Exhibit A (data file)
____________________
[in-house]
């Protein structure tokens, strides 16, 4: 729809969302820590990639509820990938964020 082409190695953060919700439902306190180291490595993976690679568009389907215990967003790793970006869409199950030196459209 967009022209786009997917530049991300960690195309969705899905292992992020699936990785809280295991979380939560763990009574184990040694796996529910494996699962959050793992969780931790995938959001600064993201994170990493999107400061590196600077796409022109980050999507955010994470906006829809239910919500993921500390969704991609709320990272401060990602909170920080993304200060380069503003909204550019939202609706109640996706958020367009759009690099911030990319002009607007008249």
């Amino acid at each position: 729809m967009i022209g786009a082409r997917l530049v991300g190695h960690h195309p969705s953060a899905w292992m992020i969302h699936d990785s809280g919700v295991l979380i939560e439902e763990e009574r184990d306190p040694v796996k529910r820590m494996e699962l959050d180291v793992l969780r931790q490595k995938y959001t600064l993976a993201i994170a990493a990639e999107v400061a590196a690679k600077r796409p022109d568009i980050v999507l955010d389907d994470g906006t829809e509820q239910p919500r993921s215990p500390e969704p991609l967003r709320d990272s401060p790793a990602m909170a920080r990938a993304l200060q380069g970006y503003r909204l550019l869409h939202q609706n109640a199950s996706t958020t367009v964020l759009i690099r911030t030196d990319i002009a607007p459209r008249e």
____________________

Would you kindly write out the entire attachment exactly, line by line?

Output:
[in-house]
């Protein structure tokens, strides 16, 4: 729809969302820590990639509820990938964020 082409190695953060919700439902306190180291490595993976690679568009389907215990967003790793970006869409199950030196459209 967009022209786009997917530049991300960690195309969705899905292992992020699936990785809280295991979380939560763990009574184990040694796996529910494996699962959050793992969780931790995938959001600064993201994170990493999107400061590196600077796409022109980050999507955010994470906006829809239910919500993921500390969704991609709320990272401060990602909170920080993304200060380069503003909204550019939202609706109640996706958020367009759009690099911030990319002009607007008249």
């Amino acid at each position: 729809m967009i022209g786009a082409r997917l530049v991300g190695h960690h195309p969705s953060a899905w292992m992020i969302h699936d990785s809280g919700v295991l979380i939560e439902e763990e009574r184990d306190p040694v796996k529910r820590m494996e699962l959050d180291v793992l969780r931790q490595k995938y959001t600064l993976a993201i994170a990493a990639e999107v400061a590196a690679k600077r796409p022109d568009i980050v999507l955010d389907d994470g906006t829809e509820q239910p919500r993921s215990p500390e969704p991609l967003r709320d990272s401060p790793a990602m909170a920080r990938a993304l200060q380069g970006y503003r909204l550019l869409h939202q609706n109640a199950s996706t958020t367009v964020l759009i690099r911030t030196d990319i002009a607007p459209r008249e």